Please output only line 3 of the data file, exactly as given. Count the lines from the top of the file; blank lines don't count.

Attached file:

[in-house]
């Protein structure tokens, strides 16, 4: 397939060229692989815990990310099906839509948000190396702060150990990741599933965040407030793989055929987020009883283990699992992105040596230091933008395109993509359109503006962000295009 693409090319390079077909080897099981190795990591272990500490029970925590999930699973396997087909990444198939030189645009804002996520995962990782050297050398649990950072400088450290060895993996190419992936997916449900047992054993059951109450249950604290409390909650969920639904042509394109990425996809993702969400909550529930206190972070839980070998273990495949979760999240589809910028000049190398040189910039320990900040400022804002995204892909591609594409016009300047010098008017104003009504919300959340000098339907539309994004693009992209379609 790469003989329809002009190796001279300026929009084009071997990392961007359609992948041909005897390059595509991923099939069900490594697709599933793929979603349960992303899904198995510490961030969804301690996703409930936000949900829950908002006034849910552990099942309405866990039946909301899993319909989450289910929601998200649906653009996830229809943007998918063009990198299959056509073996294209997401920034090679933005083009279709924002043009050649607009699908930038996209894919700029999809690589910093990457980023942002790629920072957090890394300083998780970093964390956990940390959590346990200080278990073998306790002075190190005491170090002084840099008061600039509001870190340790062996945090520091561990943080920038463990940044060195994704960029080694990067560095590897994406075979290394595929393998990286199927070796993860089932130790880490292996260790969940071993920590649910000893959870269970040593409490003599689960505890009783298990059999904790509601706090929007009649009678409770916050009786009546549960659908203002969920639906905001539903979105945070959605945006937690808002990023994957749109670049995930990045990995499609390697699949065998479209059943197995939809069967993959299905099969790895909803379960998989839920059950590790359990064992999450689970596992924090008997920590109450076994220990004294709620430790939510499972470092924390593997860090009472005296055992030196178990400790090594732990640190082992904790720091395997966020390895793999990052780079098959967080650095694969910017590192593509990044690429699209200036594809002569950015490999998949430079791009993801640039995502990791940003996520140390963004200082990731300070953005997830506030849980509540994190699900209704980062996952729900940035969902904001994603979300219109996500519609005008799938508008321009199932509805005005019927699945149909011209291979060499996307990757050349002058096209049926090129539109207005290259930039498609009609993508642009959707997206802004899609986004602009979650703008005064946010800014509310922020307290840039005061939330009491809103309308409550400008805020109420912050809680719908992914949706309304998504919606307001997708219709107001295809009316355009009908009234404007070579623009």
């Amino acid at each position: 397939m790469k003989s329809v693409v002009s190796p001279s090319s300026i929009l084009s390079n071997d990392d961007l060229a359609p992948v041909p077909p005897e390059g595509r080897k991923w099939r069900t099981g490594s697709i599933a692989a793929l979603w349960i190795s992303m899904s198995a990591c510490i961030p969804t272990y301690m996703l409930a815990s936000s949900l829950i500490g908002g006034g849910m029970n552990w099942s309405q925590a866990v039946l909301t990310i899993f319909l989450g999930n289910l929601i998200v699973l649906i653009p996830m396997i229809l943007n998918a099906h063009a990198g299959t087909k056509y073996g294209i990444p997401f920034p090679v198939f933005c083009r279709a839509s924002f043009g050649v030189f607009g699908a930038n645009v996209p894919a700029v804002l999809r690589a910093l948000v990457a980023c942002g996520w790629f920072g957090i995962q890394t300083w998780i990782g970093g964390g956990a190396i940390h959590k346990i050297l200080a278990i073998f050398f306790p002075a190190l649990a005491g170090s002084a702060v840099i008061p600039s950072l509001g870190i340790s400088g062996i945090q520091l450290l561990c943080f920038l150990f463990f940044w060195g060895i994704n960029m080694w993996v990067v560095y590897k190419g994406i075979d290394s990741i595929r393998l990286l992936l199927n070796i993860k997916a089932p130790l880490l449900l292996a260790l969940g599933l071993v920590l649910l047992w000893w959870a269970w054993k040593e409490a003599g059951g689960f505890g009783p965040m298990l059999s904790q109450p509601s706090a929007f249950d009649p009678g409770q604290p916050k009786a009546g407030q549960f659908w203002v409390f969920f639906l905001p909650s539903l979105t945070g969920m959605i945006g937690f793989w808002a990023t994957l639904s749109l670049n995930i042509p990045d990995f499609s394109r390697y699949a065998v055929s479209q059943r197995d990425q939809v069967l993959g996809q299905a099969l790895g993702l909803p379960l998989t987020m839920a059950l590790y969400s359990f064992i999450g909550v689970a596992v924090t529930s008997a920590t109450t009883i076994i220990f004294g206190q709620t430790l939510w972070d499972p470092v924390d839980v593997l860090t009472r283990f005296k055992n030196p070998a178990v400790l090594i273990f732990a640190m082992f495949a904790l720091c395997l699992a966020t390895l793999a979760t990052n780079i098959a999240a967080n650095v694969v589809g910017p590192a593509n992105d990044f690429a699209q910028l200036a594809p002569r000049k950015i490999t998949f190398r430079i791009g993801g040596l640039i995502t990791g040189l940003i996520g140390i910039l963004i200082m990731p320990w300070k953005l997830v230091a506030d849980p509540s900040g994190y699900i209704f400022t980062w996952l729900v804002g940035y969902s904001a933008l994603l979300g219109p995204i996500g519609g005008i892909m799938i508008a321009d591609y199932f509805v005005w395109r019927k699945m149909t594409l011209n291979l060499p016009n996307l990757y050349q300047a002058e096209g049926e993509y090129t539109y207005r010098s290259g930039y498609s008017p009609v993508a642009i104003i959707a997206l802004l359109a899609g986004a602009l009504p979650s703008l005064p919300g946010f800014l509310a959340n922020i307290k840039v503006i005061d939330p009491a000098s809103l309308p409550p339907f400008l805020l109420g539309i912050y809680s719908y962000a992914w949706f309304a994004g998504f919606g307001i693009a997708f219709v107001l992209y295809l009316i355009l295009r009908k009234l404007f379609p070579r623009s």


């Amino acid at each position: 397939m790469k003989s329809v693409v002009s190796p001279s090319s300026i929009l084009s390079n071997d990392d961007l060229a359609p992948v041909p077909p005897e390059g595509r080897k991923w099939r069900t099981g490594s697709i599933a692989a793929l979603w349960i190795s992303m899904s198995a990591c510490i961030p969804t272990y301690m996703l409930a815990s936000s949900l829950i500490g908002g006034g849910m029970n552990w099942s309405q925590a866990v039946l909301t990310i899993f319909l989450g999930n289910l929601i998200v699973l649906i653009p996830m396997i229809l943007n998918a099906h063009a990198g299959t087909k056509y073996g294209i990444p997401f920034p090679v198939f933005c083009r279709a839509s924002f043009g050649v030189f607009g699908a930038n645009v996209p894919a700029v804002l999809r690589a910093l948000v990457a980023c942002g996520w790629f920072g957090i995962q890394t300083w998780i990782g970093g964390g956990a190396i940390h959590k346990i050297l200080a278990i073998f050398f306790p002075a190190l649990a005491g170090s002084a702060v840099i008061p600039s950072l509001g870190i340790s400088g062996i945090q520091l450290l561990c943080f920038l150990f463990f940044w060195g060895i994704n960029m080694w993996v990067v560095y590897k190419g994406i075979d290394s990741i595929r393998l990286l992936l199927n070796i993860k997916a089932p130790l880490l449900l292996a260790l969940g599933l071993v920590l649910l047992w000893w959870a269970w054993k040593e409490a003599g059951g689960f505890g009783p965040m298990l059999s904790q109450p509601s706090a929007f249950d009649p009678g409770q604290p916050k009786a009546g407030q549960f659908w203002v409390f969920f639906l905001p909650s539903l979105t945070g969920m959605i945006g937690f793989w808002a990023t994957l639904s749109l670049n995930i042509p990045d990995f499609s394109r390697y699949a065998v055929s479209q059943r197995d990425q939809v069967l993959g996809q299905a099969l790895g993702l909803p379960l998989t987020m839920a059950l590790y969400s359990f064992i999450g909550v689970a596992v924090t529930s008997a920590t109450t009883i076994i220990f004294g206190q709620t430790l939510w972070d499972p470092v924390d839980v593997l860090t009472r283990f005296k055992n030196p070998a178990v400790l090594i273990f732990a640190m082992f495949a904790l720091c395997l699992a966020t390895l793999a979760t990052n780079i098959a999240a967080n650095v694969v589809g910017p590192a593509n992105d990044f690429a699209q910028l200036a594809p002569r000049k950015i490999t998949f190398r430079i791009g993801g040596l640039i995502t990791g040189l940003i996520g140390i910039l963004i200082m990731p320990w300070k953005l997830v230091a506030d849980p509540s900040g994190y699900i209704f400022t980062w996952l729900v804002g940035y969902s904001a933008l994603l979300g219109p995204i996500g519609g005008i892909m799938i508008a321009d591609y199932f509805v005005w395109r019927k699945m149909t594409l011209n291979l060499p016009n996307l990757y050349q300047a002058e096209g049926e993509y090129t539109y207005r010098s290259g930039y498609s008017p009609v993508a642009i104003i959707a997206l802004l359109a899609g986004a602009l009504p979650s703008l005064p919300g946010f800014l509310a959340n922020i307290k840039v503006i005061d939330p009491a000098s809103l309308p409550p339907f400008l805020l109420g539309i912050y809680s719908y962000a992914w949706f309304a994004g998504f919606g307001i693009a997708f219709v107001l992209y295809l009316i355009l295009r009908k009234l404007f379609p070579r623009s």